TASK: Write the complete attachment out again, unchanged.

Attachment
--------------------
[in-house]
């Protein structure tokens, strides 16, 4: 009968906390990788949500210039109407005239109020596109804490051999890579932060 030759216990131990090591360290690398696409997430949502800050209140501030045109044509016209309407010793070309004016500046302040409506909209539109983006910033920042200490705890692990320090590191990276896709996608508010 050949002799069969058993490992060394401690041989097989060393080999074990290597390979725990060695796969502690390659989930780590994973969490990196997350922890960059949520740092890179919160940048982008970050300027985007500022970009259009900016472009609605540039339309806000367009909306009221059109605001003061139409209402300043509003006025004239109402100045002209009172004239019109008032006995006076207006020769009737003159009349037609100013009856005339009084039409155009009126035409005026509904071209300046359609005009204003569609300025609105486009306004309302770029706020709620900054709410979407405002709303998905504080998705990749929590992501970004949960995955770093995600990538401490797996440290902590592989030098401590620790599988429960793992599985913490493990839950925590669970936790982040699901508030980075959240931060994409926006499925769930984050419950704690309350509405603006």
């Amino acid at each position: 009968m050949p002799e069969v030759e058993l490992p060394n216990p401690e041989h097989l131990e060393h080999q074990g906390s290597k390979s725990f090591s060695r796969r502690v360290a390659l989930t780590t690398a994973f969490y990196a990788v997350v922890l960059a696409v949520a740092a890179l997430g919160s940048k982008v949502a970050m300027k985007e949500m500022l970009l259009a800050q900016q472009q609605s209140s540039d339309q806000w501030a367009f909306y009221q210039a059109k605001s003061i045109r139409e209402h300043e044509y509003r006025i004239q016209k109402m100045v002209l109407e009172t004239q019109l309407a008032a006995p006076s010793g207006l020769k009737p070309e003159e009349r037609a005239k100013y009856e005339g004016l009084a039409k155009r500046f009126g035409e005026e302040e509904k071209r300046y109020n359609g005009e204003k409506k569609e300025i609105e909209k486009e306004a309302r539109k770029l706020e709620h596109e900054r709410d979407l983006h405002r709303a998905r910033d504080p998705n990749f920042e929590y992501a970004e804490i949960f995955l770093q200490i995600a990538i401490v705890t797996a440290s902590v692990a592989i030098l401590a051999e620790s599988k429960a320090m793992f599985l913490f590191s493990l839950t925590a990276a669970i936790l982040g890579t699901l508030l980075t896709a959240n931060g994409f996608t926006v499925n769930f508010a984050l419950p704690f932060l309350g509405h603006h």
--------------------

[in-house]
């Protein structure tokens, strides 16, 4: 009968906390990788949500210039109407005239109020596109804490051999890579932060 030759216990131990090591360290690398696409997430949502800050209140501030045109044509016209309407010793070309004016500046302040409506909209539109983006910033920042200490705890692990320090590191990276896709996608508010 050949002799069969058993490992060394401690041989097989060393080999074990290597390979725990060695796969502690390659989930780590994973969490990196997350922890960059949520740092890179919160940048982008970050300027985007500022970009259009900016472009609605540039339309806000367009909306009221059109605001003061139409209402300043509003006025004239109402100045002209009172004239019109008032006995006076207006020769009737003159009349037609100013009856005339009084039409155009009126035409005026509904071209300046359609005009204003569609300025609105486009306004309302770029706020709620900054709410979407405002709303998905504080998705990749929590992501970004949960995955770093995600990538401490797996440290902590592989030098401590620790599988429960793992599985913490493990839950925590669970936790982040699901508030980075959240931060994409926006499925769930984050419950704690309350509405603006």
């Amino acid at each position: 009968m050949p002799e069969v030759e058993l490992p060394n216990p401690e041989h097989l131990e060393h080999q074990g906390s290597k390979s725990f090591s060695r796969r502690v360290a390659l989930t780590t690398a994973f969490y990196a990788v997350v922890l960059a696409v949520a740092a890179l997430g919160s940048k982008v949502a970050m300027k985007e949500m500022l970009l259009a800050q900016q472009q609605s209140s540039d339309q806000w501030a367009f909306y009221q210039a059109k605001s003061i045109r139409e209402h300043e044509y509003r006025i004239q016209k109402m100045v002209l109407e009172t004239q019109l309407a008032a006995p006076s010793g207006l020769k009737p070309e003159e009349r037609a005239k100013y009856e005339g004016l009084a039409k155009r500046f009126g035409e005026e302040e509904k071209r300046y109020n359609g005009e204003k409506k569609e300025i609105e909209k486009e306004a309302r539109k770029l706020e709620h596109e900054r709410d979407l983006h405002r709303a998905r910033d504080p998705n990749f920042e929590y992501a970004e804490i949960f995955l770093q200490i995600a990538i401490v705890t797996a440290s902590v692990a592989i030098l401590a051999e620790s599988k429960a320090m793992f599985l913490f590191s493990l839950t925590a990276a669970i936790l982040g890579t699901l508030l980075t896709a959240n931060g994409f996608t926006v499925n769930f508010a984050l419950p704690f932060l309350g509405h603006h």